Sinead Ryan: Free pre-school scheme smacks of amateurism

Sinead Ryan

Did you wave your little three-year-old off to 'big school' this morning?

Did you tell her about the new friends she would make and pack her snack carefully in a Dora the Explorer bag?

Did you spend the weekend telling her she was a big girl now going off to school or did you instead spend the time trying to wade through the complex information and forms and get to grips with how much pre-school education your child is actually going to get?

Today is the first day of the new free pre-school scheme for tots, described by Minister Barry Andrews as "revolutionary". That remains to be seen. It's certainly confusing. Alarmed at the low take-up rate, the deadline for applications was extended by a week because of ... ahem, the snow, apparently.

Now mums and dads know a good thing when they see it. Something provided free, by Government to improve their child's welfare should have them hammering down the doors. But they aren't.

Some 25,000 children out of an eligible 60,000 will be starting their pre-school classes today. It is a classic example of a fantastic idea badly implemented.

No advertising in newspapers, television or radio was done by the department in order to save money. Brilliant. Introduce a scheme but keep it a secret.

A single letter was sent out to prospective families but most heard about it on the creche grapevine. For a plan costing €170m a year to run, it smacks of amateurism.

Those who can't afford expensive creche fees because they've lost their job might have missed the opportunity altogether.

Those who prefer the idea of a childminder or au pair for their child get nothing in lieu, even though they have lost the Early Childhood Supplement which this cheaper scheme replaces.

Pre-school Montessori education is generally considered a 'good thing'.

In other countries such as France and Scandanavia they take it so seriously, it's mandatory. Every child goes and the government pays. Children who avail of pre-schooling stay in the education system longer and do better. There is no argument about this.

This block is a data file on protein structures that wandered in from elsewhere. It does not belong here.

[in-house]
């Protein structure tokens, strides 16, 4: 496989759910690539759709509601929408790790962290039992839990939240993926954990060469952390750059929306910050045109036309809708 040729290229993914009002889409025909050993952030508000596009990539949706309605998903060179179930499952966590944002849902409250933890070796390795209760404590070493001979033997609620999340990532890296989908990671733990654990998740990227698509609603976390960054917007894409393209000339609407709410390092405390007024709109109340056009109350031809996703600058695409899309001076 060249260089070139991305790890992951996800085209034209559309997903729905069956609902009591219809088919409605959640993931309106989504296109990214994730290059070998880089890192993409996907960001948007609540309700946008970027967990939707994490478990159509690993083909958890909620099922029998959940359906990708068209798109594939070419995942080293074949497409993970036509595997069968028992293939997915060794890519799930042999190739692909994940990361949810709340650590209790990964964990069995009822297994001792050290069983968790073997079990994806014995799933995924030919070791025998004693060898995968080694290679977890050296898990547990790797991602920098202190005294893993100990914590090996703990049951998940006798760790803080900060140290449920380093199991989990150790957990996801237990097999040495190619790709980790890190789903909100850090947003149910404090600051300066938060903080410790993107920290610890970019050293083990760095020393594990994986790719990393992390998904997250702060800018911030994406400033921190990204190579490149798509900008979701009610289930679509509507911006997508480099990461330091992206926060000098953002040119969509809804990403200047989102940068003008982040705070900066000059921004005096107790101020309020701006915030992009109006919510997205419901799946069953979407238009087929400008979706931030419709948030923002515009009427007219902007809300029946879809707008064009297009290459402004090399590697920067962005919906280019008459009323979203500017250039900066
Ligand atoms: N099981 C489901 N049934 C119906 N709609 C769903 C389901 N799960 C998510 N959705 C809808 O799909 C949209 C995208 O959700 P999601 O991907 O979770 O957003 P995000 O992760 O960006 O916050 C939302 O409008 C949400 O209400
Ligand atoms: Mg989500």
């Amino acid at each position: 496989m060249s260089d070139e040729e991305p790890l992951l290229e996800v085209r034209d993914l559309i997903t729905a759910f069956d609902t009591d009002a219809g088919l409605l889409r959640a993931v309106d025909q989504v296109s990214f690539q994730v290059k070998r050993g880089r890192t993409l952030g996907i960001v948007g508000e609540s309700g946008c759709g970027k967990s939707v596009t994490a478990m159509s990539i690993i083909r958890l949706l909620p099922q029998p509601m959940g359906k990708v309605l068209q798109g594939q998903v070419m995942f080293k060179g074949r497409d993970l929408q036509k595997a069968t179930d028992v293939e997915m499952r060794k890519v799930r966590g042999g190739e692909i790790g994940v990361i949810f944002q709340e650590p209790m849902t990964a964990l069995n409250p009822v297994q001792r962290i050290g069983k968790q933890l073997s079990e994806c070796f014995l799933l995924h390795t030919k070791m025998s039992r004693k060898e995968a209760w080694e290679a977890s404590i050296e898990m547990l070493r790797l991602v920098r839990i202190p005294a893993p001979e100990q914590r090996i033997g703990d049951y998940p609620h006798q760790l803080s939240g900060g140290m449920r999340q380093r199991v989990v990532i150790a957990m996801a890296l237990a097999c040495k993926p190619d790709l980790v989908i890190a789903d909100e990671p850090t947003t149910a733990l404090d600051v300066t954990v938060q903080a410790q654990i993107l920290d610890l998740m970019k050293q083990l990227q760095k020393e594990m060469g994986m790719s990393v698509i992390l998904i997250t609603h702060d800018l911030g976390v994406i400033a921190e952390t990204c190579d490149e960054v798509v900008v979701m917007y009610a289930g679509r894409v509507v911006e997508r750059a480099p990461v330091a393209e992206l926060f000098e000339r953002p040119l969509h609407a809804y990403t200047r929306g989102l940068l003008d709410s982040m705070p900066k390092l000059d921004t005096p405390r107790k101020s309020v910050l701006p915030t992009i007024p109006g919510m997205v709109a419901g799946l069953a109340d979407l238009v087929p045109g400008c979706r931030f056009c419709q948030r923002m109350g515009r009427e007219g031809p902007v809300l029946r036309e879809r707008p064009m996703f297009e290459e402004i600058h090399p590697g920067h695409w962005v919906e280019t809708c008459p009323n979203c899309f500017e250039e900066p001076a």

So why are Irish parents not chomping at the bit to get their tot to school?

Well, it's not because of the snow, that's for sure. The take-up is low because parents are suspicious of the scheme; creches are not happy with the fees they are being given and the amount of care provided barely leaves a mum time to grab a coffee or put on a wash, never mind go out to work.

The snazzy website of the Office of the Minister for Children doesn't help. It's overloaded with heavy legislative language and it's difficult for a parent to find out exactly what's involved and how it will be monitored.

Is it 15 hours a week or 11 and a half? Is it over 50 weeks or 41 or 38 weeks or somewhere in between? The website will tell you all of the above.

Some creches are claiming that the allowance (€64.50 per week) is not enough to pay for the staff costs, and are suggesting parents pay an additional 'voluntary donation'.

If such a scheme is to work then Government needs to bite the bullet and provide free, consistent, quality child-care to all.

Getting women back into the workforce has been a Government policy since Charlie McCreevy's day. That is how you do it. Not a mealy mouthed couple of hours a day with your creche begging you for a tenner today or a fiver tomorrow to pay for extras.